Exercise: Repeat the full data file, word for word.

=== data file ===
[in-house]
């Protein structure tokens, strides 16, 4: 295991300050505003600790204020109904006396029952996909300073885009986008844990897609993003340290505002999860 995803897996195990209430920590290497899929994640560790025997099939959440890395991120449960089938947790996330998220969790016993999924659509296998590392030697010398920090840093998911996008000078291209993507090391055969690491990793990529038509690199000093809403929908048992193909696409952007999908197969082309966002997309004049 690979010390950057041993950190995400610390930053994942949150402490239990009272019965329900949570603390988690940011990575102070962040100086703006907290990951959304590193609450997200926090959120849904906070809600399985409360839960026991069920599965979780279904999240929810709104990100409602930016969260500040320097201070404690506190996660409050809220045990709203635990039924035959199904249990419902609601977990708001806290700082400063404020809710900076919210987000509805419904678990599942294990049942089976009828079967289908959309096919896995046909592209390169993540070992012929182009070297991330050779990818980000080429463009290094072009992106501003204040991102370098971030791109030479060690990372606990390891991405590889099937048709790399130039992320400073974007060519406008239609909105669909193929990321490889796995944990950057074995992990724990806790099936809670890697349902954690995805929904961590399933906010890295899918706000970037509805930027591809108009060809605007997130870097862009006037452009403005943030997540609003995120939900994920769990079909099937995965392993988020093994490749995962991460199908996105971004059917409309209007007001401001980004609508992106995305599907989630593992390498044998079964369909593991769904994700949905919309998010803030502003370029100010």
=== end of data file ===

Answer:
[in-house]
């Protein structure tokens, strides 16, 4: 295991300050505003600790204020109904006396029952996909300073885009986008844990897609993003340290505002999860 995803897996195990209430920590290497899929994640560790025997099939959440890395991120449960089938947790996330998220969790016993999924659509296998590392030697010398920090840093998911996008000078291209993507090391055969690491990793990529038509690199000093809403929908048992193909696409952007999908197969082309966002997309004049 690979010390950057041993950190995400610390930053994942949150402490239990009272019965329900949570603390988690940011990575102070962040100086703006907290990951959304590193609450997200926090959120849904906070809600399985409360839960026991069920599965979780279904999240929810709104990100409602930016969260500040320097201070404690506190996660409050809220045990709203635990039924035959199904249990419902609601977990708001806290700082400063404020809710900076919210987000509805419904678990599942294990049942089976009828079967289908959309096919896995046909592209390169993540070992012929182009070297991330050779990818980000080429463009290094072009992106501003204040991102370098971030791109030479060690990372606990390891991405590889099937048709790399130039992320400073974007060519406008239609909105669909193929990321490889796995944990950057074995992990724990806790099936809670890697349902954690995805929904961590399933906010890295899918706000970037509805930027591809108009060809605007997130870097862009006037452009403005943030997540609003995120939900994920769990079909099937995965392993988020093994490749995962991460199908996105971004059917409309209007007001401001980004609508992106995305599907989630593992390498044998079964369909593991769904994700949905919309998010803030502003370029100010």